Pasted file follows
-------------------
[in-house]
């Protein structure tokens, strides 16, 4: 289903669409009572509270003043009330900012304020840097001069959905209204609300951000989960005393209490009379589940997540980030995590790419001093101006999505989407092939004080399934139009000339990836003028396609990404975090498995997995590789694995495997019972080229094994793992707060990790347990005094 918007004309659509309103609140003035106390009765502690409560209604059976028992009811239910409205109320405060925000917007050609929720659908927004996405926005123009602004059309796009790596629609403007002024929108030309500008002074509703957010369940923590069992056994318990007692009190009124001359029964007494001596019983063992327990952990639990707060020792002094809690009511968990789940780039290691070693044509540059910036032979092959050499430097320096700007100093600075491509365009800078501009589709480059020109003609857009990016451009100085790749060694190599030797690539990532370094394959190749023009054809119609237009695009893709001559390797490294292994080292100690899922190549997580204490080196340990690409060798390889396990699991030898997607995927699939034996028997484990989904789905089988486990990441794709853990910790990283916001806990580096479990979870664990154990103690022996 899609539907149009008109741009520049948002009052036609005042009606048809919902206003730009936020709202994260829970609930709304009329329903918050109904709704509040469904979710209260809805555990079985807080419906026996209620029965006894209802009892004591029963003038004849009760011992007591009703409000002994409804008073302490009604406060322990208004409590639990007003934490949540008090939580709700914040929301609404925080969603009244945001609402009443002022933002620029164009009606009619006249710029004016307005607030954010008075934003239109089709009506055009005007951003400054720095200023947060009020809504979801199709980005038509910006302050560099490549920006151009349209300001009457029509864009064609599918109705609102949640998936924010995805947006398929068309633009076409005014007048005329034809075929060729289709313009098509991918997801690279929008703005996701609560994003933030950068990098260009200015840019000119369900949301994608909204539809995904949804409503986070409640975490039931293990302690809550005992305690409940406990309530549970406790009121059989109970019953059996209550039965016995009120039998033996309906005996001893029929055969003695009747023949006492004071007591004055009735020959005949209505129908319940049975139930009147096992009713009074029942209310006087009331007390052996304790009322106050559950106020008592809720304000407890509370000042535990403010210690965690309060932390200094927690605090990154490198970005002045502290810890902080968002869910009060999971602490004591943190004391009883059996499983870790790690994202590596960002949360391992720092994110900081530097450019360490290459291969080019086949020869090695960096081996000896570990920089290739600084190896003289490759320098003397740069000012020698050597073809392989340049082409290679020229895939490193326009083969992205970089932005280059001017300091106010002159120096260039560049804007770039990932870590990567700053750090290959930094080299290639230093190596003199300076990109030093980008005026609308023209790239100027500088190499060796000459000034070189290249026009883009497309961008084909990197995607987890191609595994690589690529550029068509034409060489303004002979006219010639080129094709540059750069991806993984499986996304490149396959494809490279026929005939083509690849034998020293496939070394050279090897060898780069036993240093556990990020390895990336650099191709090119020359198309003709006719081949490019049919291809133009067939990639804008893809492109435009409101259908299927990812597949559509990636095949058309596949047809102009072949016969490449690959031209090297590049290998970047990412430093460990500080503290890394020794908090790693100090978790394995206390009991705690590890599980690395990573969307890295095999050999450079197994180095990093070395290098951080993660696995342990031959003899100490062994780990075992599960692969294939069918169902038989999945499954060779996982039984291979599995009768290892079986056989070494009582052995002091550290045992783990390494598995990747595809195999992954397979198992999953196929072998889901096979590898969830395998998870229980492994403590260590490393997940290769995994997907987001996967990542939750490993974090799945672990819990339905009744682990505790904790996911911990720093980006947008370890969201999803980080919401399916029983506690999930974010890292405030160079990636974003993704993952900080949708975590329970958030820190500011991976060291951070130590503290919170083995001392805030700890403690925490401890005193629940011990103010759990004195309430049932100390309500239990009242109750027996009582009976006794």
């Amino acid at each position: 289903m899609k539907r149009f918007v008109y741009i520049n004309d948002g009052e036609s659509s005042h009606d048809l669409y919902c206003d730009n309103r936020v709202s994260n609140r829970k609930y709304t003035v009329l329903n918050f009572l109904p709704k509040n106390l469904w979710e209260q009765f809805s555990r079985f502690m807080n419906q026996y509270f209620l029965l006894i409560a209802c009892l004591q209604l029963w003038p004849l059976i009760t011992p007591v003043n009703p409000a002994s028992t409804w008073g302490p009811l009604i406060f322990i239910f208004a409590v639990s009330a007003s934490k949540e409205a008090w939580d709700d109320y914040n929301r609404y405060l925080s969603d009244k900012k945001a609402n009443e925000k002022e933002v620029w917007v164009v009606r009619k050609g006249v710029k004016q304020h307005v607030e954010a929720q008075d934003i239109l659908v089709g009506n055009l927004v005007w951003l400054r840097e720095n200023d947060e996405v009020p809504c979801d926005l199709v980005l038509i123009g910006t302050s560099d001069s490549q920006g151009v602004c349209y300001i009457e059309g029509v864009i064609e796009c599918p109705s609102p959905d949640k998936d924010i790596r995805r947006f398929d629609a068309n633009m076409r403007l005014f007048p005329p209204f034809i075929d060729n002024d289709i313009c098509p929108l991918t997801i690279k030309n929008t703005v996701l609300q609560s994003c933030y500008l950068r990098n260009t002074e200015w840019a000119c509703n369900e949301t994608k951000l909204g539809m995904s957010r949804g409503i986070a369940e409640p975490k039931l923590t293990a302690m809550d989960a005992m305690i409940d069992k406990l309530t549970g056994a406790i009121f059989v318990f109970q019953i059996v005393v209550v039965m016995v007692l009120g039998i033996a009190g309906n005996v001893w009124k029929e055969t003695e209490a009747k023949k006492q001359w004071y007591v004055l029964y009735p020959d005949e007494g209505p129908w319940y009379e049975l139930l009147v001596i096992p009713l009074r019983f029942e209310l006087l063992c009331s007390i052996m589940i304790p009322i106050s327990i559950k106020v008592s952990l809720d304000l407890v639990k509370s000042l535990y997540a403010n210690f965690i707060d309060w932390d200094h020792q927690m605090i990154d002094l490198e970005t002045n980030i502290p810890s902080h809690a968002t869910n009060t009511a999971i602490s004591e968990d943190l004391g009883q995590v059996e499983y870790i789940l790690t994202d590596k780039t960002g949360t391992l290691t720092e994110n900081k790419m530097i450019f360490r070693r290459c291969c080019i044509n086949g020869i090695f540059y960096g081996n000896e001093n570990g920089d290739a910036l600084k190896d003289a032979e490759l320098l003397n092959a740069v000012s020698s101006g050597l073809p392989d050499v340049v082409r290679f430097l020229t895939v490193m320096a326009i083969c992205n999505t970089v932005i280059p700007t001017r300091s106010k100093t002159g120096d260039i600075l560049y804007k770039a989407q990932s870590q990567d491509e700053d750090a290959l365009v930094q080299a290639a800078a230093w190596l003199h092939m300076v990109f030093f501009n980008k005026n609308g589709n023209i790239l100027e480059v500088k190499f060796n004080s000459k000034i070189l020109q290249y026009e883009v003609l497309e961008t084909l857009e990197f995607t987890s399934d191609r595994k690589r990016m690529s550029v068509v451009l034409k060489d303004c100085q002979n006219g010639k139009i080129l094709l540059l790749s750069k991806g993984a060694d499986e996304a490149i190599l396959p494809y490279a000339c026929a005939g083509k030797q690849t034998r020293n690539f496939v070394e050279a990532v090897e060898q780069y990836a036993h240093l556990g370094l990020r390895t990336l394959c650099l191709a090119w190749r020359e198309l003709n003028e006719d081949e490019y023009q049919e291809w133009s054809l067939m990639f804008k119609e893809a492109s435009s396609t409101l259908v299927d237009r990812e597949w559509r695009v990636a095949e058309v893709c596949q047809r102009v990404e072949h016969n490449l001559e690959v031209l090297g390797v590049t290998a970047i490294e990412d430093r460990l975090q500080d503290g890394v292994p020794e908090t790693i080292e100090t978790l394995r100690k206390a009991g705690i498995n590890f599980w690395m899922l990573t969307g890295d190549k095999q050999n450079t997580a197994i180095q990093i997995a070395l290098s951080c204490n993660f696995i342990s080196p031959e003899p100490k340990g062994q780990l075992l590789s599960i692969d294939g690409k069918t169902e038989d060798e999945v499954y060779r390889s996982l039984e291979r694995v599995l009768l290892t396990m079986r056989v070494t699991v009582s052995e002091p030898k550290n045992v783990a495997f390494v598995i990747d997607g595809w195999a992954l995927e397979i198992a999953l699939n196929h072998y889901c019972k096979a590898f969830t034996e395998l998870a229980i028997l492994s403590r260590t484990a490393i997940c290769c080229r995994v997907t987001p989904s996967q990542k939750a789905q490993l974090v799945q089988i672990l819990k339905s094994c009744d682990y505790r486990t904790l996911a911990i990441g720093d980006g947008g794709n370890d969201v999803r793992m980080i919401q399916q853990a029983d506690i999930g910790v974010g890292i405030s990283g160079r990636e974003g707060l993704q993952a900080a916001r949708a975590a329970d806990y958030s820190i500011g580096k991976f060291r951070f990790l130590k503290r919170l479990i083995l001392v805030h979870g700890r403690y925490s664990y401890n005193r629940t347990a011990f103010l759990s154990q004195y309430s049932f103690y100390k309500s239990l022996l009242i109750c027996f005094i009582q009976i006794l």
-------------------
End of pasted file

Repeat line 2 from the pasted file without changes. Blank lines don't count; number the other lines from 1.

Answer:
């Protein structure tokens, strides 16, 4: 289903669409009572509270003043009330900012304020840097001069959905209204609300951000989960005393209490009379589940997540980030995590790419001093101006999505989407092939004080399934139009000339990836003028396609990404975090498995997995590789694995495997019972080229094994793992707060990790347990005094 918007004309659509309103609140003035106390009765502690409560209604059976028992009811239910409205109320405060925000917007050609929720659908927004996405926005123009602004059309796009790596629609403007002024929108030309500008002074509703957010369940923590069992056994318990007692009190009124001359029964007494001596019983063992327990952990639990707060020792002094809690009511968990789940780039290691070693044509540059910036032979092959050499430097320096700007100093600075491509365009800078501009589709480059020109003609857009990016451009100085790749060694190599030797690539990532370094394959190749023009054809119609237009695009893709001559390797490294292994080292100690899922190549997580204490080196340990690409060798390889396990699991030898997607995927699939034996028997484990989904789905089988486990990441794709853990910790990283916001806990580096479990979870664990154990103690022996 899609539907149009008109741009520049948002009052036609005042009606048809919902206003730009936020709202994260829970609930709304009329329903918050109904709704509040469904979710209260809805555990079985807080419906026996209620029965006894209802009892004591029963003038004849009760011992007591009703409000002994409804008073302490009604406060322990208004409590639990007003934490949540008090939580709700914040929301609404925080969603009244945001609402009443002022933002620029164009009606009619006249710029004016307005607030954010008075934003239109089709009506055009005007951003400054720095200023947060009020809504979801199709980005038509910006302050560099490549920006151009349209300001009457029509864009064609599918109705609102949640998936924010995805947006398929068309633009076409005014007048005329034809075929060729289709313009098509991918997801690279929008703005996701609560994003933030950068990098260009200015840019000119369900949301994608909204539809995904949804409503986070409640975490039931293990302690809550005992305690409940406990309530549970406790009121059989109970019953059996209550039965016995009120039998033996309906005996001893029929055969003695009747023949006492004071007591004055009735020959005949209505129908319940049975139930009147096992009713009074029942209310006087009331007390052996304790009322106050559950106020008592809720304000407890509370000042535990403010210690965690309060932390200094927690605090990154490198970005002045502290810890902080968002869910009060999971602490004591943190004391009883059996499983870790790690994202590596960002949360391992720092994110900081530097450019360490290459291969080019086949020869090695960096081996000896570990920089290739600084190896003289490759320098003397740069000012020698050597073809392989340049082409290679020229895939490193326009083969992205970089932005280059001017300091106010002159120096260039560049804007770039990932870590990567700053750090290959930094080299290639230093190596003199300076990109030093980008005026609308023209790239100027500088190499060796000459000034070189290249026009883009497309961008084909990197995607987890191609595994690589690529550029068509034409060489303004002979006219010639080129094709540059750069991806993984499986996304490149396959494809490279026929005939083509690849034998020293496939070394050279090897060898780069036993240093556990990020390895990336650099191709090119020359198309003709006719081949490019049919291809133009067939990639804008893809492109435009409101259908299927990812597949559509990636095949058309596949047809102009072949016969490449690959031209090297590049290998970047990412430093460990500080503290890394020794908090790693100090978790394995206390009991705690590890599980690395990573969307890295095999050999450079197994180095990093070395290098951080993660696995342990031959003899100490062994780990075992599960692969294939069918169902038989999945499954060779996982039984291979599995009768290892079986056989070494009582052995002091550290045992783990390494598995990747595809195999992954397979198992999953196929072998889901096979590898969830395998998870229980492994403590260590490393997940290769995994997907987001996967990542939750490993974090799945672990819990339905009744682990505790904790996911911990720093980006947008370890969201999803980080919401399916029983506690999930974010890292405030160079990636974003993704993952900080949708975590329970958030820190500011991976060291951070130590503290919170083995001392805030700890403690925490401890005193629940011990103010759990004195309430049932100390309500239990009242109750027996009582009976006794």